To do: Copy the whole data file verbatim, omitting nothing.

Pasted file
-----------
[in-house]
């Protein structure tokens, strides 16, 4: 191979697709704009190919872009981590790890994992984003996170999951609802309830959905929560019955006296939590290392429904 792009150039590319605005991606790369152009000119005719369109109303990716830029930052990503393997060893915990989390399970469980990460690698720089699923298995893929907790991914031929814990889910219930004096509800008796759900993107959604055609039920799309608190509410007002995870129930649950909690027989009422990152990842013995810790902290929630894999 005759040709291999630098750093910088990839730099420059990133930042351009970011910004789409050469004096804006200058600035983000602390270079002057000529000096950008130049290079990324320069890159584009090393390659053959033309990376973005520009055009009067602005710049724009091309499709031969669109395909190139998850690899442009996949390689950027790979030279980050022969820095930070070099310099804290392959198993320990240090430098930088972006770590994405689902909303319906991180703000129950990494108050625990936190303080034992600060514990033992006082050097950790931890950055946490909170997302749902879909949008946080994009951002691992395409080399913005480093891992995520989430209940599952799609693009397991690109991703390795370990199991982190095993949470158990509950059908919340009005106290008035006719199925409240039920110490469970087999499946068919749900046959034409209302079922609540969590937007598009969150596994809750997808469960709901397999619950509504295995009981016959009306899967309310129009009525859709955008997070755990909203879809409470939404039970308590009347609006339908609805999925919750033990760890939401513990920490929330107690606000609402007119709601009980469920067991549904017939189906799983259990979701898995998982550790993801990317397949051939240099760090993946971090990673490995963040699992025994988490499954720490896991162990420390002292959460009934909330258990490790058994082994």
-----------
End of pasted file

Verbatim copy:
[in-house]
């Protein structure tokens, strides 16, 4: 191979697709704009190919872009981590790890994992984003996170999951609802309830959905929560019955006296939590290392429904 792009150039590319605005991606790369152009000119005719369109109303990716830029930052990503393997060893915990989390399970469980990460690698720089699923298995893929907790991914031929814990889910219930004096509800008796759900993107959604055609039920799309608190509410007002995870129930649950909690027989009422990152990842013995810790902290929630894999 005759040709291999630098750093910088990839730099420059990133930042351009970011910004789409050469004096804006200058600035983000602390270079002057000529000096950008130049290079990324320069890159584009090393390659053959033309990376973005520009055009009067602005710049724009091309499709031969669109395909190139998850690899442009996949390689950027790979030279980050022969820095930070070099310099804290392959198993320990240090430098930088972006770590994405689902909303319906991180703000129950990494108050625990936190303080034992600060514990033992006082050097950790931890950055946490909170997302749902879909949008946080994009951002691992395409080399913005480093891992995520989430209940599952799609693009397991690109991703390795370990199991982190095993949470158990509950059908919340009005106290008035006719199925409240039920110490469970087999499946068919749900046959034409209302079922609540969590937007598009969150596994809750997808469960709901397999619950509504295995009981016959009306899967309310129009009525859709955008997070755990909203879809409470939404039970308590009347609006339908609805999925919750033990760890939401513990920490929330107690606000609402007119709601009980469920067991549904017939189906799983259990979701898995998982550790993801990317397949051939240099760090993946971090990673490995963040699992025994988490499954720490896991162990420390002292959460009934909330258990490790058994082994």